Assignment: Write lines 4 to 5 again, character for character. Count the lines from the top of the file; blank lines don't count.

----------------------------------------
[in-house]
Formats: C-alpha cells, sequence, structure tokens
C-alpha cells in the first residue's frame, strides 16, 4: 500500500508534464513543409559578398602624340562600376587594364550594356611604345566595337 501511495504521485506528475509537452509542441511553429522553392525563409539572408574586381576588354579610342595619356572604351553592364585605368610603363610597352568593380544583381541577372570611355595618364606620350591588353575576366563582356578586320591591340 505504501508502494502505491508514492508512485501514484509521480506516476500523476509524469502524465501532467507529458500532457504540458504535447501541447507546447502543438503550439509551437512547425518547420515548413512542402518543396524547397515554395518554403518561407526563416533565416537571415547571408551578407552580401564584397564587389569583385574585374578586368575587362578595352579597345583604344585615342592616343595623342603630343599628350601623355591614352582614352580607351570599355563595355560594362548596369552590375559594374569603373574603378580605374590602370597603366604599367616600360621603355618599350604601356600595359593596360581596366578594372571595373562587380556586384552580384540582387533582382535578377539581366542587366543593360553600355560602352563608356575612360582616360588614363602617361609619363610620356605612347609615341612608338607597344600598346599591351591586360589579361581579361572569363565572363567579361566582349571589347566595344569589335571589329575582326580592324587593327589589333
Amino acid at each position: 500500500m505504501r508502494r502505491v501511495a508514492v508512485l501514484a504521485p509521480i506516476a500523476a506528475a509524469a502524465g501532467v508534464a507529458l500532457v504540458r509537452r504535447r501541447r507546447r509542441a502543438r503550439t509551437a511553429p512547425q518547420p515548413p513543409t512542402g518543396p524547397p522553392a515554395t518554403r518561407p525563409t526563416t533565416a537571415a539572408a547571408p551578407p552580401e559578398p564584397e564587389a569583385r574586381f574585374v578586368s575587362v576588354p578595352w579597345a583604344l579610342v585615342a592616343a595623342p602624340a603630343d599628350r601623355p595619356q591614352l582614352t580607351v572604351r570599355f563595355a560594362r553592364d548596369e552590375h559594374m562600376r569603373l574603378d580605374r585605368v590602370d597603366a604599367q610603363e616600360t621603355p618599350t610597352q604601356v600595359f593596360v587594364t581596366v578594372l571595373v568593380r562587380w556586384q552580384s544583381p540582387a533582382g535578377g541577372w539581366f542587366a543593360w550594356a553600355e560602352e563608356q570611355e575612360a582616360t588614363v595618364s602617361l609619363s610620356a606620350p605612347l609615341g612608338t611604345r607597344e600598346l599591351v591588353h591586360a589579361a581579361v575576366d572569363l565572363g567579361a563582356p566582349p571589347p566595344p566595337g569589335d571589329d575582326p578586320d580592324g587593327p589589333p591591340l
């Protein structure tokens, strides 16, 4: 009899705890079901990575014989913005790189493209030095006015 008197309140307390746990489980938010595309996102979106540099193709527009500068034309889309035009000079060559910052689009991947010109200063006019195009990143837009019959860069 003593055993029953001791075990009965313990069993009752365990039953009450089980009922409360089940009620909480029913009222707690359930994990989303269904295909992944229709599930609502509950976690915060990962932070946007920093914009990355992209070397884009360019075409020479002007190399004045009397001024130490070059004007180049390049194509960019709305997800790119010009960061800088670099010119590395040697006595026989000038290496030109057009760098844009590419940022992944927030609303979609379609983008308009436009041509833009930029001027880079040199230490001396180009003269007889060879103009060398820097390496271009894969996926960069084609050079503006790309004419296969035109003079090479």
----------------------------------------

Amino acid at each position: 500500500m505504501r508502494r502505491v501511495a508514492v508512485l501514484a504521485p509521480i506516476a500523476a506528475a509524469a502524465g501532467v508534464a507529458l500532457v504540458r509537452r504535447r501541447r507546447r509542441a502543438r503550439t509551437a511553429p512547425q518547420p515548413p513543409t512542402g518543396p524547397p522553392a515554395t518554403r518561407p525563409t526563416t533565416a537571415a539572408a547571408p551578407p552580401e559578398p564584397e564587389a569583385r574586381f574585374v578586368s575587362v576588354p578595352w579597345a583604344l579610342v585615342a592616343a595623342p602624340a603630343d599628350r601623355p595619356q591614352l582614352t580607351v572604351r570599355f563595355a560594362r553592364d548596369e552590375h559594374m562600376r569603373l574603378d580605374r585605368v590602370d597603366a604599367q610603363e616600360t621603355p618599350t610597352q604601356v600595359f593596360v587594364t581596366v578594372l571595373v568593380r562587380w556586384q552580384s544583381p540582387a533582382g535578377g541577372w539581366f542587366a543593360w550594356a553600355e560602352e563608356q570611355e575612360a582616360t588614363v595618364s602617361l609619363s610620356a606620350p605612347l609615341g612608338t611604345r607597344e600598346l599591351v591588353h591586360a589579361a581579361v575576366d572569363l565572363g567579361a563582356p566582349p571589347p566595344p566595337g569589335d571589329d575582326p578586320d580592324g587593327p589589333p591591340l
């Protein structure tokens, strides 16, 4: 009899705890079901990575014989913005790189493209030095006015 008197309140307390746990489980938010595309996102979106540099193709527009500068034309889309035009000079060559910052689009991947010109200063006019195009990143837009019959860069 003593055993029953001791075990009965313990069993009752365990039953009450089980009922409360089940009620909480029913009222707690359930994990989303269904295909992944229709599930609502509950976690915060990962932070946007920093914009990355992209070397884009360019075409020479002007190399004045009397001024130490070059004007180049390049194509960019709305997800790119010009960061800088670099010119590395040697006595026989000038290496030109057009760098844009590419940022992944927030609303979609379609983008308009436009041509833009930029001027880079040199230490001396180009003269007889060879103009060398820097390496271009894969996926960069084609050079503006790309004419296969035109003079090479």